Every year about 240 million surgical procedures are performed globally. For the UC system alone, 110,000 patients undergo surgery each year. While high-risk surgery procedures represent only about 12.5 % of this surgical volume, they account for about 80% of overall patient mortality related to surgery. In addition, the incidence of postoperative complications in patients undergoing high-risk surgical procedures is about 30%. As such, there is urgent need to develop and adopt interventions that are direct at improving the outcomes of high-risk surgical procedures. Enhanced Recovery After Surgery (ERAS) is a bundle of best evidence based practices aimed at enhancing patient postoperative recovery and outcomes following high-risk surgery. This innovative program includes management of perioperative pain, nausea and vomiting, transfusion, and goal directed fluid administration and hemodynamic optimization. Where ERAS is embedded, participating sites report improved patient experience, clinical outcomes, and multi-disciplinary team collaboration and reduction in length of stay and risk of hospital acquired infections. The UCI Enhanced Recovery After Surgery (ERAS) program for patients undergoing high-risk abdominal surgery patients demonstrated a reduction in length of stay by 2 days. A "Toolbox" for the dissemination of this program system-wide includes online pre-tests and post-tests, online training, written protocols, handouts for Goal Directed Therapy application at the bedside, and documents explaining the key factors for success and the barriers to implementation and how to overcome them. This Toolbox is currently being disseminated to all UC medical centers for patients undergoing high-risk abdominal, gynecologic, urological, and orthopedic surgeries.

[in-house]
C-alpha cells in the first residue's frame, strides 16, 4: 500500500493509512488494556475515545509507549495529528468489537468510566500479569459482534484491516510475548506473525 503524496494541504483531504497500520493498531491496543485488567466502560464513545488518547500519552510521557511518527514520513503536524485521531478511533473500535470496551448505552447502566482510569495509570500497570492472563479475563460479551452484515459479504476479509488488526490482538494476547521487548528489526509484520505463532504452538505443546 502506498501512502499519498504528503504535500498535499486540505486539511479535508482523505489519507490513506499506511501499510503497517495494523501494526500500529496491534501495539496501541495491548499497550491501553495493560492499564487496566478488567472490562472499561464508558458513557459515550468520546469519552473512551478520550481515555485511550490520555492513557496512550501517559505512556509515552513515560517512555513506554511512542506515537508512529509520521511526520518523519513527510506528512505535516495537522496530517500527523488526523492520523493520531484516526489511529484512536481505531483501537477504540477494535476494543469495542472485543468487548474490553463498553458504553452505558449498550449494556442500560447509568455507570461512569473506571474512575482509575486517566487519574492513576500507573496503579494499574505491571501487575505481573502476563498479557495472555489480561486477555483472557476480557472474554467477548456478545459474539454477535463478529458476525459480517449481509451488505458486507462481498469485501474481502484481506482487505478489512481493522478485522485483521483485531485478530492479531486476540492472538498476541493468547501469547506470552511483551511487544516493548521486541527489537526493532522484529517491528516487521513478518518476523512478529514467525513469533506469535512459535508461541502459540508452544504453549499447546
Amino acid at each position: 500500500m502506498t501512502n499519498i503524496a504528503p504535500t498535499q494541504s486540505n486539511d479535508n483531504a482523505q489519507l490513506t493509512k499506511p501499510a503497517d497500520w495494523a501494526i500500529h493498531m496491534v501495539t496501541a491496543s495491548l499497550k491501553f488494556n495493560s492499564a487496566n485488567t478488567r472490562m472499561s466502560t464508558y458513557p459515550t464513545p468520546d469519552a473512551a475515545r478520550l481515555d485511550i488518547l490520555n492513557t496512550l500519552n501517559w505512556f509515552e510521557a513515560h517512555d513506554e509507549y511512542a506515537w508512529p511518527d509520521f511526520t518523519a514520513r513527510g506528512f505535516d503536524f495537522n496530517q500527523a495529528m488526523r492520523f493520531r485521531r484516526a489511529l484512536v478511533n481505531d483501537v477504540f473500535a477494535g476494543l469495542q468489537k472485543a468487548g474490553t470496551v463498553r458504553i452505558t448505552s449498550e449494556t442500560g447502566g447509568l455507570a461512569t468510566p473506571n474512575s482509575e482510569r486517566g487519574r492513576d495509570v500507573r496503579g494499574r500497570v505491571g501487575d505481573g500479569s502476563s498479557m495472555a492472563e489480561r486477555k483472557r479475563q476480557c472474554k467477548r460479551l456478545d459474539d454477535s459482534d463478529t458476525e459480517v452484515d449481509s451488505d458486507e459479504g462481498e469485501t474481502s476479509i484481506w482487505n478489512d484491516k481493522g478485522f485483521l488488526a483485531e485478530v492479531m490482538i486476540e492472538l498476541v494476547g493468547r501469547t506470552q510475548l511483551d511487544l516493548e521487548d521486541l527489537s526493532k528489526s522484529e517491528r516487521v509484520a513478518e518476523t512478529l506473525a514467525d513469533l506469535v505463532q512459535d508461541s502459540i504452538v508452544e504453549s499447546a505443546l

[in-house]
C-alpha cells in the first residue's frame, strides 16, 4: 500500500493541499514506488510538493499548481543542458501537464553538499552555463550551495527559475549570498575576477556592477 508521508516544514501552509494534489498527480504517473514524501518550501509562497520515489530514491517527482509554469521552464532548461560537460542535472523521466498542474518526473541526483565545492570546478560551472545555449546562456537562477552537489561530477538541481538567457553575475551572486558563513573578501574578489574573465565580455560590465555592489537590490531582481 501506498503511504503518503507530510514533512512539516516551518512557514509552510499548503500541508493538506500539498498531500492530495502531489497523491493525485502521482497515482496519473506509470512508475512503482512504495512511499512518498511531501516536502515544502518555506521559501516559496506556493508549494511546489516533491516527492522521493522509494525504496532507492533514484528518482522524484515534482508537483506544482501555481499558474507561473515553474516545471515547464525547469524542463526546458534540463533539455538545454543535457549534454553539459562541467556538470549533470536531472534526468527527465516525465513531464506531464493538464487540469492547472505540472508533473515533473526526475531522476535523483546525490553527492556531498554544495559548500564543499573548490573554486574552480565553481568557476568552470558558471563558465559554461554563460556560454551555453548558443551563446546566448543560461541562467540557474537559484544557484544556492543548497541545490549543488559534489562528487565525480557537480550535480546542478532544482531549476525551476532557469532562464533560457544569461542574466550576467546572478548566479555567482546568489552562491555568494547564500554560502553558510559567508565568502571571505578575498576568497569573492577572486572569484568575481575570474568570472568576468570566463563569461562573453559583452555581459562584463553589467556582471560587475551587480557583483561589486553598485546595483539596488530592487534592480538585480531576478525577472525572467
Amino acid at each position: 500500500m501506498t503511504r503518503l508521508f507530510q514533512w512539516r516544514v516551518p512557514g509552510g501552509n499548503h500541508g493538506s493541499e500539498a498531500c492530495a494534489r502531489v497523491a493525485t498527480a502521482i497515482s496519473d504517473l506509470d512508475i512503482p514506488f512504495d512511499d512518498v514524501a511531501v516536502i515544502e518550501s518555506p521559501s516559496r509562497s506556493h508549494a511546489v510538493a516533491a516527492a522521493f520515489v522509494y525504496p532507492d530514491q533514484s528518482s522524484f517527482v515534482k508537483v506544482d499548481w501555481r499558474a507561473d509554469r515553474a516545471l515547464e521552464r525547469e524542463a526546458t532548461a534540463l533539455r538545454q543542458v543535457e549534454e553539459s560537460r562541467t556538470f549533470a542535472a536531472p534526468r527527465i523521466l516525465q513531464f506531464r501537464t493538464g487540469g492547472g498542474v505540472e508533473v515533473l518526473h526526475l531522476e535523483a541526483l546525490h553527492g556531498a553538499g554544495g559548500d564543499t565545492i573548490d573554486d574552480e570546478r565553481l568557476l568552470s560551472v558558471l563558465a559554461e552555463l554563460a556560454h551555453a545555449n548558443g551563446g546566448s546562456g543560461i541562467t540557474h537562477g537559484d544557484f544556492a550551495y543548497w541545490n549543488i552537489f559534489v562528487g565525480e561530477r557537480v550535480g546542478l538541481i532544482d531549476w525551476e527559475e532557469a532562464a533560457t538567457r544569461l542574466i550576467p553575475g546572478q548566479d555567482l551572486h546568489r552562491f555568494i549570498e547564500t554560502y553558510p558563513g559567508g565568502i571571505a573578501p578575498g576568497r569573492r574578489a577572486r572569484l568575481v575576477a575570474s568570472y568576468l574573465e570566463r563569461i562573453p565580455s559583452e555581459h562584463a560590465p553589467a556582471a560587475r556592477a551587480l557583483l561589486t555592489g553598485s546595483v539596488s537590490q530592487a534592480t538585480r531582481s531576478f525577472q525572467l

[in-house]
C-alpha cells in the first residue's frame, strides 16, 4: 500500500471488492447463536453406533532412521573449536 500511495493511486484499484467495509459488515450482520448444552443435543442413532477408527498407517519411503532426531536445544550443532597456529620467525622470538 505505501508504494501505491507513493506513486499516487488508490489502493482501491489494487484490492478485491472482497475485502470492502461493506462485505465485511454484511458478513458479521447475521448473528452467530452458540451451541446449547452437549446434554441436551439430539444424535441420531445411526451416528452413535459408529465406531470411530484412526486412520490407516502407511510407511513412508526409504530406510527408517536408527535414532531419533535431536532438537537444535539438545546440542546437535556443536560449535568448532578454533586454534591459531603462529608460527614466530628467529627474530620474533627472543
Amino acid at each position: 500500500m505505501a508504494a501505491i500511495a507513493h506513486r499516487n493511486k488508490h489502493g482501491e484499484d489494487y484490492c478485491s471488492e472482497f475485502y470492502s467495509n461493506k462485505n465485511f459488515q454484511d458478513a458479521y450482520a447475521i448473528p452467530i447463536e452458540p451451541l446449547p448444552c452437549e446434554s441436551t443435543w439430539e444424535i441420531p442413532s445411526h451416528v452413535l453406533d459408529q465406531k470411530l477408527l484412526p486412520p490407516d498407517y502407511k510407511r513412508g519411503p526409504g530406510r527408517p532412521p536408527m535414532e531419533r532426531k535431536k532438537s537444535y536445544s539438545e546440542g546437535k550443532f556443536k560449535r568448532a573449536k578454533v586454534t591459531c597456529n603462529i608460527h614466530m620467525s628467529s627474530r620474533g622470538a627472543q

The UCSF e-Consult program allowed Primary Care Providers to receive timely, low-cost input from specialists on lower-complexity and data-oriented clinical questions that do not require an in-person evaluation.
One year after its launch, the UCSF experience demonstrated significant impact on referral rate, specialty care utilization, specialty care access time, and costs. eConsults now represent 8.2% of referrals to participating specialties. The referral rate for standard office visits declined by 20%. Access to a specialty care input within 14-days (via e-Consult or office visit) improved from 29% to 46%, a 59% improvement. Mean professional-fees during the 120-day period following all referrals or e-Consults decreased by 7.2%. Adoption of the program is robust, with 2/3 PCPs using e-Consult, and high acceptability among providers. Conservative modeling yields an anticipated savings of $250,000 annually per 50,000 primary care patients. Program costs for that same population will be approximately $45,000 per year for e-Consult fees (to be replaced ultimately by payer reimbursement), as well as site-leader and site-analyst support, with personnel cost dropping sharply after the first year. The UCSF e-Consult program is now in the process of being spread to the other 4 UC medical centers to further drive integration of primary care and specialty care-an essential step to deliver higher value care. Some initial factors that this spread effort has had to account for are the differences in electronic health record systems among the UC medical centers.